Holarctic Evolution and Dispersal of Squirrels (Rodentia: Sciuridae)

  • Craig C. Black


Members of the rodent family Sciuridae occur on all continents except Australia. Squirrels are one of the few families of mammals to have such a nearly cosmopolitan distribution. However, patterns of dispersal and evolution within the family have only recently come under study (Moore, 1959, 1961; Black, 1963; Gromov eta L, 1965). Recent paleontolegical data (Black, 1963, 1965b, 1966; Bruijn and Mein, 1968; Mein, 1970; Sulimski, 1964) and chromosome studies of living squirrels (see Nadler, 1969; Voronstov and Lyapunova, 1970), taken together with Moore’s (1959) morphological studies and his classification of living squirrels exclusive of flying squirrels, now provide a basis for a reconstruction of “historical processes and events” within the family. Such is the intent of the present paper. Evolution within the Sciuridae and exchange between the Nearctic and Palearctic will be considered for the most part at the generic level. This is done for two reasons: fossil and living genera are more nearly equivalent taxonomic categories; and, too little is known about mid- and late-Pleistocene species of squirrels in Eurasia to allow for discussion of species dispersal in most groups.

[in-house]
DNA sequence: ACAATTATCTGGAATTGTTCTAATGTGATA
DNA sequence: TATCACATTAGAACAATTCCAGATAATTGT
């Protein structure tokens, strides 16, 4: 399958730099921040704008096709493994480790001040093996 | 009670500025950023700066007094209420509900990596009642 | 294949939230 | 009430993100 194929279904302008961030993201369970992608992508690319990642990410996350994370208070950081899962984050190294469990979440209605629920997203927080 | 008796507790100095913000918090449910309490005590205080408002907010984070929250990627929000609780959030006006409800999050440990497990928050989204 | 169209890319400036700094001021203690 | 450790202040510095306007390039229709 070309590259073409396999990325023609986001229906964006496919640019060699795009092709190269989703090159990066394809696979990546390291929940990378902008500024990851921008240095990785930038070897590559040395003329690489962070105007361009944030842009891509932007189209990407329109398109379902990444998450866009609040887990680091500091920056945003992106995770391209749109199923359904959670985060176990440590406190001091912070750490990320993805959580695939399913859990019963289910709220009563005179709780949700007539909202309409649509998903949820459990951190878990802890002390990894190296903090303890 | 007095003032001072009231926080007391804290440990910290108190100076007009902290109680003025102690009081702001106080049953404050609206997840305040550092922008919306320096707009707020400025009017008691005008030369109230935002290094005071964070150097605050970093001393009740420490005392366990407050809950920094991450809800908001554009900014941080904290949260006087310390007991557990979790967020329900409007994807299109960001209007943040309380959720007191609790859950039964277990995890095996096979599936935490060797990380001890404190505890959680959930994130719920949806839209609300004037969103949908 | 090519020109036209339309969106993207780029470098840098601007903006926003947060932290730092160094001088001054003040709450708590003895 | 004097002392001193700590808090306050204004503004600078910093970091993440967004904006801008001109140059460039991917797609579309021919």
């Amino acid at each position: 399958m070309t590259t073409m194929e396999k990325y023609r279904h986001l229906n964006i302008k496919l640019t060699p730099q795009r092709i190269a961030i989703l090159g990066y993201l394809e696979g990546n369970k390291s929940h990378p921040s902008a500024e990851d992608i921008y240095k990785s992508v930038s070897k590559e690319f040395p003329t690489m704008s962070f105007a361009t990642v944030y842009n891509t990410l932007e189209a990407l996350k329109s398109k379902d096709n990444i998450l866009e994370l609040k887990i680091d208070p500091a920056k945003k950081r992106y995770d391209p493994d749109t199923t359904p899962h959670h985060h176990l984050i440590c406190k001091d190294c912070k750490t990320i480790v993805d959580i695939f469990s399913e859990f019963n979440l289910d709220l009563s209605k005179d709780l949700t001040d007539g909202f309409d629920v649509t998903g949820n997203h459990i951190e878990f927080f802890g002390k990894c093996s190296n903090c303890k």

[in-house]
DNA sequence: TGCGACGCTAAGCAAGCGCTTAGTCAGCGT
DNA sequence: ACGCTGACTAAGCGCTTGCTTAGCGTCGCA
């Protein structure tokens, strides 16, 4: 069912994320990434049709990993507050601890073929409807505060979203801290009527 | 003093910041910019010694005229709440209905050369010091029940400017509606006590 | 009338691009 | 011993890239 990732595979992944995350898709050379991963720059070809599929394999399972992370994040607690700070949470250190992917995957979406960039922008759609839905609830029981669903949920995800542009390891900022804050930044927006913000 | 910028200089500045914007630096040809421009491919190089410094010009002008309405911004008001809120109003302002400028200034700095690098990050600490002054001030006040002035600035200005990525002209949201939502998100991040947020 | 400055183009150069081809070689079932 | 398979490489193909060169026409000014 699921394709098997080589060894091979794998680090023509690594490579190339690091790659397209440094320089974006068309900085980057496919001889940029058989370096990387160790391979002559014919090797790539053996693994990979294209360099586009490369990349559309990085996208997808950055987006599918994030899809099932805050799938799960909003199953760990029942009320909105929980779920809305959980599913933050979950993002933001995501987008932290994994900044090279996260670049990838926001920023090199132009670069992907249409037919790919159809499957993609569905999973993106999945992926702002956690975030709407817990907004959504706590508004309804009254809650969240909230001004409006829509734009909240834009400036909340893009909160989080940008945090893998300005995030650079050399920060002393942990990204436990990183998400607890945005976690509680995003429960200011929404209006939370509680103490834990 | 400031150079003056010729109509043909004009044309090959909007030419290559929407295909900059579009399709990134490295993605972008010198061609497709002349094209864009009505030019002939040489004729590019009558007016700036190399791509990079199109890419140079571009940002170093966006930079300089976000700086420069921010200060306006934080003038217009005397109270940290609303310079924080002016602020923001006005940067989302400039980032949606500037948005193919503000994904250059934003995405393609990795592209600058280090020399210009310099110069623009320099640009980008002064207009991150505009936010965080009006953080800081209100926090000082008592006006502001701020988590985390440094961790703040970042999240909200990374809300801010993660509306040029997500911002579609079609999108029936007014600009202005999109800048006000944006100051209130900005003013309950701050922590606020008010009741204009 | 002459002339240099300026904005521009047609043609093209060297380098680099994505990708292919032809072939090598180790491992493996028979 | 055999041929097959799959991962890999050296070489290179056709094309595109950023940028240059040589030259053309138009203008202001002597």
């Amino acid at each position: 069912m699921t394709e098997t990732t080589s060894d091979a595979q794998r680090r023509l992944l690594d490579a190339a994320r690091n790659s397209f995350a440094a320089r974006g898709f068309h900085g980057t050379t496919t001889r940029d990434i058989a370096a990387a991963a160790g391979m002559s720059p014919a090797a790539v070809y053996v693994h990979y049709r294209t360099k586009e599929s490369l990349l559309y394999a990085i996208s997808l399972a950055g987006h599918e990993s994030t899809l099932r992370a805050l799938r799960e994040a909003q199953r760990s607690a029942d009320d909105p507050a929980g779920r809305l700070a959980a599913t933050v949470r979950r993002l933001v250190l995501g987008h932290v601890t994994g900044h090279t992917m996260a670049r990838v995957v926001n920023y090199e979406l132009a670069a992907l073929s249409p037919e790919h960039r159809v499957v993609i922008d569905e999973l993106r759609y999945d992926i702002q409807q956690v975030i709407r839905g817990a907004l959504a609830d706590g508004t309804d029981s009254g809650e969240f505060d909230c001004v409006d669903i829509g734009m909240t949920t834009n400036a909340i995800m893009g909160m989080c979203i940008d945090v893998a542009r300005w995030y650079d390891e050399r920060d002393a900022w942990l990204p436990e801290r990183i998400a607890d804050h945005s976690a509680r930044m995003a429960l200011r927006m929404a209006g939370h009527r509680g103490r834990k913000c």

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© Meredith Corporation 1972

Authors and Affiliations

  • Craig C. Black
    • 1
  1. 1.Department of Systematics and EcologyUniversity of KansasLawrenceUSA

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